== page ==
Well, given that our current Treasury secretary was forgiven for being a tax cheat (Turbo Timmy never did settle up for his underpaid taxes that were beyond the IRS statute of limitations), there is a certain logic in upping the ante with his replacement. Having a Treasury secretary who is a slam-dunk case for criminal Sarbanes-Oxley violations (see here and here) as well as running a bank where the auditors signaled the worst level of accounting failure short of signaling “going concern” worries is par for the course for the ever-risinng level of corruption among what passes for our elites.
So what is Buffett’s angle in recommending Dimon? Is it simply that he’s the least tainted looking bank exec around (well, least tainted only if you put on super thick rose colored glasses?). Wells Fargo, a long-standing Buffett investment, is piling on mortgage exposures, even more so that the other major player in the residential mortgage space, JP Morgan. Dimon has such a monster ego if he were in the Treasury, he’d make sure to protect JPM from any “unforeseen” events. And while JPM remains too complex and international to fail, Wells a largely domestic bank could in theory be resolved (although its size makes that a stretch; Continental Illinois was taken over in 1984 and was under government operation for a full seven years). Of course, the idea that these banks would ever get in trouble again is dismissed by Dimon and his peers as ridiculous; they even deny they were in trouble in 2008. But if AIG had failed, it’s pretty likely no one would have been spared. And while some elements of systemic risk have been reduced in the wake of the crisis, such as inadequate capital levels, many, like interconnectedness and weak risk management, remain, and some, like size and complexity of individual firms, are in many cases worse. (The big exceptions to the latter are where regulators got really tough: for instance, the Swiss in imposing 19% capital requirements, which have led to restructurings of UBS and Credit Suisse, and Citigroup, which the FDIC forced to downsize and streamline in a meaningful manner).
But the real reason for Buffett’s enthusiasm is really simple. Dimon is the loudest mouthpiece of the utterly shameless banking industry bullshit. He’s rejected the idea of international capital rules, calling them “anti-American.” That’s code for “American banks [along with international banks] might make less money, can’t have that.” And he’s ranted about journalists being overpaid.
Dimon is so full of himself that he chewed out two central bankers: Bernanke and Mark Carney of Canada, soon to be the governor general of the Bank of England. Carney, an ex Goldmanite, was less easily cowed than Bernanke and (for those who had heard of the Dimon temper tantrum, which certainly included readers of Reuters and the Financial Times) gave him a bureaucratic dressing down in a speech the following day:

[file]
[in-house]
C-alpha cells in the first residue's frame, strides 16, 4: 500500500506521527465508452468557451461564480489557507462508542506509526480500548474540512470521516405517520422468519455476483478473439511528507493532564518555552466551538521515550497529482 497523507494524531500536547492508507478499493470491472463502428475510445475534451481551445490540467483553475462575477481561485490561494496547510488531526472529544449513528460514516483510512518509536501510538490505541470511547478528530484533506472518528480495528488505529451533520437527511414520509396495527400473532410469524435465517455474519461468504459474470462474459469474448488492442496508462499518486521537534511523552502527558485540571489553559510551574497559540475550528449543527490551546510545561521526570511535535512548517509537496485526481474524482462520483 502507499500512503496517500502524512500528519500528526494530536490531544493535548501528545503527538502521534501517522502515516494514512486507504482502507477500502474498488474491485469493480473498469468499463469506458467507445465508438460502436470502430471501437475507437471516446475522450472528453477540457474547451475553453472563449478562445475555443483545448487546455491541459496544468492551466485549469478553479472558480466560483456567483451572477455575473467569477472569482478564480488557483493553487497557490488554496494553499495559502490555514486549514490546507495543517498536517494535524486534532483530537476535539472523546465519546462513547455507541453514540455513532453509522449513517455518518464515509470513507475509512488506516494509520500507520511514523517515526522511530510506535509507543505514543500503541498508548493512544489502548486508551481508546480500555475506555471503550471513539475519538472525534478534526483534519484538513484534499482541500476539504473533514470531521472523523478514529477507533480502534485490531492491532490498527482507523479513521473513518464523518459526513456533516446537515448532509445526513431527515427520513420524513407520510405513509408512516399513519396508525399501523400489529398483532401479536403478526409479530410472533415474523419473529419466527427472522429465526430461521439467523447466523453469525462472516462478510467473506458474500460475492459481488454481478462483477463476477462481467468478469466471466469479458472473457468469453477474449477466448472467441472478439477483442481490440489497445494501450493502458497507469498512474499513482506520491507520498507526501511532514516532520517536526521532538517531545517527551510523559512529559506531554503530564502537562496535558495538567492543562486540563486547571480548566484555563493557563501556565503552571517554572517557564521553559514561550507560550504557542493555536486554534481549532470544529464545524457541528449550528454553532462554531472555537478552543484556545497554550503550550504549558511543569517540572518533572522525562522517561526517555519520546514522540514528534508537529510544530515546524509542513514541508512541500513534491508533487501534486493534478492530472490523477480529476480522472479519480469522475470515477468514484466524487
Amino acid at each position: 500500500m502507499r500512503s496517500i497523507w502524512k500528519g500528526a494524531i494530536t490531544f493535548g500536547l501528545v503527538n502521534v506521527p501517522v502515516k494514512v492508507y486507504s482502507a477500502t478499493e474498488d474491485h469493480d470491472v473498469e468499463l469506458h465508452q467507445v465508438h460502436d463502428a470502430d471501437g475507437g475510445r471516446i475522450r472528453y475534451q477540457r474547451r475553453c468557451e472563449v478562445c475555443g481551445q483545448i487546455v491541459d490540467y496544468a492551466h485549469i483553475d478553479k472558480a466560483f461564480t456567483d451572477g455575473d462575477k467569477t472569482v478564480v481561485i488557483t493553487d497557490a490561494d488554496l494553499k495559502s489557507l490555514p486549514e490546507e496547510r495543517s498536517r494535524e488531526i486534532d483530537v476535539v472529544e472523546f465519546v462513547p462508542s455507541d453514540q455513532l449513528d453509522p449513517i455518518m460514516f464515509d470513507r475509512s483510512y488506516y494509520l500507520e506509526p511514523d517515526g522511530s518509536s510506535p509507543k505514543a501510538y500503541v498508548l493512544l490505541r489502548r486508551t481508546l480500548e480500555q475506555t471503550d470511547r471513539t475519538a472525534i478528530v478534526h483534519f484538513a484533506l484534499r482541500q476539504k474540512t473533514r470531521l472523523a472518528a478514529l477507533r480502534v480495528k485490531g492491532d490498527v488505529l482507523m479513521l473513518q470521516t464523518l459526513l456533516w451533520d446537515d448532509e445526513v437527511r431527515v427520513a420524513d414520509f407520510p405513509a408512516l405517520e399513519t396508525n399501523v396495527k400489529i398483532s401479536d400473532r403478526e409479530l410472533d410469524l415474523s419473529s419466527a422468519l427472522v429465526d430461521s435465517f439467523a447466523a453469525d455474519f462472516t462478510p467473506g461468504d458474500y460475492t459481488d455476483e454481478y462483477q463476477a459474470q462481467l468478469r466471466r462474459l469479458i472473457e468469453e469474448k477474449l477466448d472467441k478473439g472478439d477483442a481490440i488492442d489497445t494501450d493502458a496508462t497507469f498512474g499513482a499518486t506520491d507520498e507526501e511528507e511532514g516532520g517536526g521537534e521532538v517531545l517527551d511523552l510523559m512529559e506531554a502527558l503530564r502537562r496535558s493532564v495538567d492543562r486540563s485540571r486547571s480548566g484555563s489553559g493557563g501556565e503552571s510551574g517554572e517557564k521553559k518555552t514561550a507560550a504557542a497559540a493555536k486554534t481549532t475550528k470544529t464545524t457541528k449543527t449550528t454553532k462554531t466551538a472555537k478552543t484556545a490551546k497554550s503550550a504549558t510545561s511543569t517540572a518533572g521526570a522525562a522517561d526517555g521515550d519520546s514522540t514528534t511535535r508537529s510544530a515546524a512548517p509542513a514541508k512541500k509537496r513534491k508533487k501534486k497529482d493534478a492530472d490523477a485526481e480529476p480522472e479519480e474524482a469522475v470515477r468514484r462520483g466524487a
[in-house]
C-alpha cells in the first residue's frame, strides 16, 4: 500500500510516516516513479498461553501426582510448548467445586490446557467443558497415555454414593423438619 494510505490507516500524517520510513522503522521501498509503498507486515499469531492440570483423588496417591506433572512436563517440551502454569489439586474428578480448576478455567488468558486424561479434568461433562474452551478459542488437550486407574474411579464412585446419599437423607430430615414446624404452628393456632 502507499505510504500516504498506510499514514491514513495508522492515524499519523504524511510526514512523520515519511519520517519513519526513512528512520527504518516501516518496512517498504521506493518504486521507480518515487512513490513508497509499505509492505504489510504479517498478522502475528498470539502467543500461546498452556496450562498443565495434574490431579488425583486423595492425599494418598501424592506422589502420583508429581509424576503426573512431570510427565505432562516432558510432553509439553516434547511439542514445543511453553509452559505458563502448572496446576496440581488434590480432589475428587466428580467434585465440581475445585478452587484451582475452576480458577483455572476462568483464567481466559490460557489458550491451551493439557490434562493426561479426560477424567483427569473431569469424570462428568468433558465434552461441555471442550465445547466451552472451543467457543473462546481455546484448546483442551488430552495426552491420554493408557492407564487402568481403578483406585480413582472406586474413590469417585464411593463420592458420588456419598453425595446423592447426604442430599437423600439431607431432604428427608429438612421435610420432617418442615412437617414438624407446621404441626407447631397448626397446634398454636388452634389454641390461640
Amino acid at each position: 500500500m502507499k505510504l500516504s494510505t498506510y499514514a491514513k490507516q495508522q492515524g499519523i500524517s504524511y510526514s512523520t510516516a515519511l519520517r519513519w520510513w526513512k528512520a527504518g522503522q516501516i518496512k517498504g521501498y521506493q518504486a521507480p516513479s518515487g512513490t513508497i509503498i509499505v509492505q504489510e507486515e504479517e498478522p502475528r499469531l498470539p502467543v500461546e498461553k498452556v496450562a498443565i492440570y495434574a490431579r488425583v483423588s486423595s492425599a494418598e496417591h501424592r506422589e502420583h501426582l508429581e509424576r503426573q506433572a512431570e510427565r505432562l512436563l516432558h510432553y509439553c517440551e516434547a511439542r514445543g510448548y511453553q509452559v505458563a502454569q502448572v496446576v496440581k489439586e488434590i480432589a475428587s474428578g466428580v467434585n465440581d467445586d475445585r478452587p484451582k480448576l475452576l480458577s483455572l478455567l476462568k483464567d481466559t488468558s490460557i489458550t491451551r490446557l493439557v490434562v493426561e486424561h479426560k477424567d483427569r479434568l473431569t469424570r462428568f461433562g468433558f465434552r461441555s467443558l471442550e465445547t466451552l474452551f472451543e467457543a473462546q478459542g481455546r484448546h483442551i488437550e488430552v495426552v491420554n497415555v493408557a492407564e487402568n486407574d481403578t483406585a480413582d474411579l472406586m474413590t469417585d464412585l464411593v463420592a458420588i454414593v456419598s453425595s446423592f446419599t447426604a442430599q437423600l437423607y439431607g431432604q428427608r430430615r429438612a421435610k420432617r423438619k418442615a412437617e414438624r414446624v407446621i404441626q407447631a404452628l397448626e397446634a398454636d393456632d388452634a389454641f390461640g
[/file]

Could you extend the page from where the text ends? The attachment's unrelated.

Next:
Everyone is claiming to be a boy scout while accusing others of juvenile delinquency. However, neither merit badges nor detentions will be self-selected but, rather, determined by impartial peer review and mutual oversight.
Translation: we central bankers are in charge, and don’t you forget it. I think I’m going to enjoy Carney at the Bank of England.
Dimon also had the bad taste to get pissy about a Department of Justice lawsuit against JP Morgan for pre-acquisition conduct of Bear Stearns. It’s hard to be sympathetic. As we wrote:
For some context, Dimon is far and away the most experienced dealmaker of any Wall Street CEO. Acting along side Sandy Weill, he built a financial conglomerate based on a series of acquisitions, over 1100. They were such successful buyers that their integration program was envied throughout the industry.
Jamie’s little problem is that he did a sloppy acquisition, period. If you don’t get a waiver of liability that you should have, shame on you. (Update/clarification: When word of the Bear lawsuit broke, many observers assumed that the liability would have been included in the Fed’s $29 billion backstop of the deal and were surprised to find it didn’t). There was already evidence of questionable dealmaking on Bear by JP Morgan. The deal was retraded due to a major error in the contract, leading JP Morgan to have to increase its price for Bear.
And in general, Dimon has joined the choir of bank CEOs blaming lower profits on more regulation, as opposed to blowing up their customers and the housing market, and some nasty side effects of heroic Fed efforts to save their bacon (ZIRP ending profit on float, and flattish yield curve curbing the profits of simple “borrow short-lend long” strategies). No wonder Buffett loves him. Read this palaver from Bloomberg:
“If we did run into problems in markets, I think he would actually be the best person you could have in the job,” Buffett said in response to a question about Dimon from Charlie Rose, according to the transcript of an interview that was scheduled to air yesterday on PBS. “World leaders would have confidence in him.”
Huh? Most world leaders would be put off by an American bully. And we have at least one person who actually was around during the last crisis and knows how to resolve banks: Shiela Bair. Or how about a different former banker who takes the public interest much more to heart than Dimon does: Gary Gensler. Daniel Tarullo is much lower profile, but also gets high marks from people who have worked wit him.
The last thing we need is another Treasury secretary who has a vested interest in preserving the banking status quo (the status quo already has inertia and plenty of powerful backers). Dimon would reinforce just about everything thåt is wrong with financial services regulation in the US, starting out with not believing in it. And that’s precisely why he’s the pet pick of the uber-rich.